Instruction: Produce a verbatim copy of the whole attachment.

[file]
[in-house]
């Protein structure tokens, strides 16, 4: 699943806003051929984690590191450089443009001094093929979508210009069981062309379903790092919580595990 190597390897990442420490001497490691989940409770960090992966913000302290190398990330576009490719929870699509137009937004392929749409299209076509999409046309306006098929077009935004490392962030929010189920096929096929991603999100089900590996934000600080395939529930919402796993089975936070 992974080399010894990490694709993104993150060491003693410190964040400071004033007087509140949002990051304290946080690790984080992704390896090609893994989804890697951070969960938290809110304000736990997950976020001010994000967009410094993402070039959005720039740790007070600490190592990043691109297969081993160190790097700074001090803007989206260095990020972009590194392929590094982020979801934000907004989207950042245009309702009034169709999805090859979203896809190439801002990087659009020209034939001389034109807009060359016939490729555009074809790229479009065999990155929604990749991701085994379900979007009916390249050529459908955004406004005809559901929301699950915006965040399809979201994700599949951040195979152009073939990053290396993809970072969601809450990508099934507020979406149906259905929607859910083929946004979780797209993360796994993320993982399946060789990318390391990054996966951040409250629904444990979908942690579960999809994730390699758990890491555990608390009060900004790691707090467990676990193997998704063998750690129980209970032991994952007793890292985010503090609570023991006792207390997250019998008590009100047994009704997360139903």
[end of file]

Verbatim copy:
[in-house]
């Protein structure tokens, strides 16, 4: 699943806003051929984690590191450089443009001094093929979508210009069981062309379903790092919580595990 190597390897990442420490001497490691989940409770960090992966913000302290190398990330576009490719929870699509137009937004392929749409299209076509999409046309306006098929077009935004490392962030929010189920096929096929991603999100089900590996934000600080395939529930919402796993089975936070 992974080399010894990490694709993104993150060491003693410190964040400071004033007087509140949002990051304290946080690790984080992704390896090609893994989804890697951070969960938290809110304000736990997950976020001010994000967009410094993402070039959005720039740790007070600490190592990043691109297969081993160190790097700074001090803007989206260095990020972009590194392929590094982020979801934000907004989207950042245009309702009034169709999805090859979203896809190439801002990087659009020209034939001389034109807009060359016939490729555009074809790229479009065999990155929604990749991701085994379900979007009916390249050529459908955004406004005809559901929301699950915006965040399809979201994700599949951040195979152009073939990053290396993809970072969601809450990508099934507020979406149906259905929607859910083929946004979780797209993360796994993320993982399946060789990318390391990054996966951040409250629904444990979908942690579960999809994730390699758990890491555990608390009060900004790691707090467990676990193997998704063998750690129980209970032991994952007793890292985010503090609570023991006792207390997250019998008590009100047994009704997360139903």